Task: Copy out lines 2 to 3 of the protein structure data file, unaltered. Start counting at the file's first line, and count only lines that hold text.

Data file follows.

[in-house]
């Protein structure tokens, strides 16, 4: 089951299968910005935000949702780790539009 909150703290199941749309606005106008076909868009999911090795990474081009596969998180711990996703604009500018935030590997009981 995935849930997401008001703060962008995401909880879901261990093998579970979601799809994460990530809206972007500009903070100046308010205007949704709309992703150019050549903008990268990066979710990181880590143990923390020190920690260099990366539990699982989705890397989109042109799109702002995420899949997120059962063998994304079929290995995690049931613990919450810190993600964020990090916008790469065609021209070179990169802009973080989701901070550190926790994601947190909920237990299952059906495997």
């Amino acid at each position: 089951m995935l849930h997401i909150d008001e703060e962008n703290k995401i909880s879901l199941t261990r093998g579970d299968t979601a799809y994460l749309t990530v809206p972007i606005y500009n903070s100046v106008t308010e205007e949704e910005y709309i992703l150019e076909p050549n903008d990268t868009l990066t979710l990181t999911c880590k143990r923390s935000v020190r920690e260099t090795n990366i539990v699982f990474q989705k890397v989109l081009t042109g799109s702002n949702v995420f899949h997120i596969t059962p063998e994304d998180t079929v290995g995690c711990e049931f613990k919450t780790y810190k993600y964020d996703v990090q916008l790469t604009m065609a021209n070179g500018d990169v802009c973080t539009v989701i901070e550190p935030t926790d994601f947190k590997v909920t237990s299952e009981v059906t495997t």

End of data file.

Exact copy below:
């Protein structure tokens, strides 16, 4: 089951299968910005935000949702780790539009 909150703290199941749309606005106008076909868009999911090795990474081009596969998180711990996703604009500018935030590997009981 995935849930997401008001703060962008995401909880879901261990093998579970979601799809994460990530809206972007500009903070100046308010205007949704709309992703150019050549903008990268990066979710990181880590143990923390020190920690260099990366539990699982989705890397989109042109799109702002995420899949997120059962063998994304079929290995995690049931613990919450810190993600964020990090916008790469065609021209070179990169802009973080989701901070550190926790994601947190909920237990299952059906495997």
């Amino acid at each position: 089951m995935l849930h997401i909150d008001e703060e962008n703290k995401i909880s879901l199941t261990r093998g579970d299968t979601a799809y994460l749309t990530v809206p972007i606005y500009n903070s100046v106008t308010e205007e949704e910005y709309i992703l150019e076909p050549n903008d990268t868009l990066t979710l990181t999911c880590k143990r923390s935000v020190r920690e260099t090795n990366i539990v699982f990474q989705k890397v989109l081009t042109g799109s702002n949702v995420f899949h997120i596969t059962p063998e994304d998180t079929v290995g995690c711990e049931f613990k919450t780790y810190k993600y964020d996703v990090q916008l790469t604009m065609a021209n070179g500018d990169v802009c973080t539009v989701i901070e550190p935030t926790d994601f947190k590997v909920t237990s299952e009981v059906t495997t």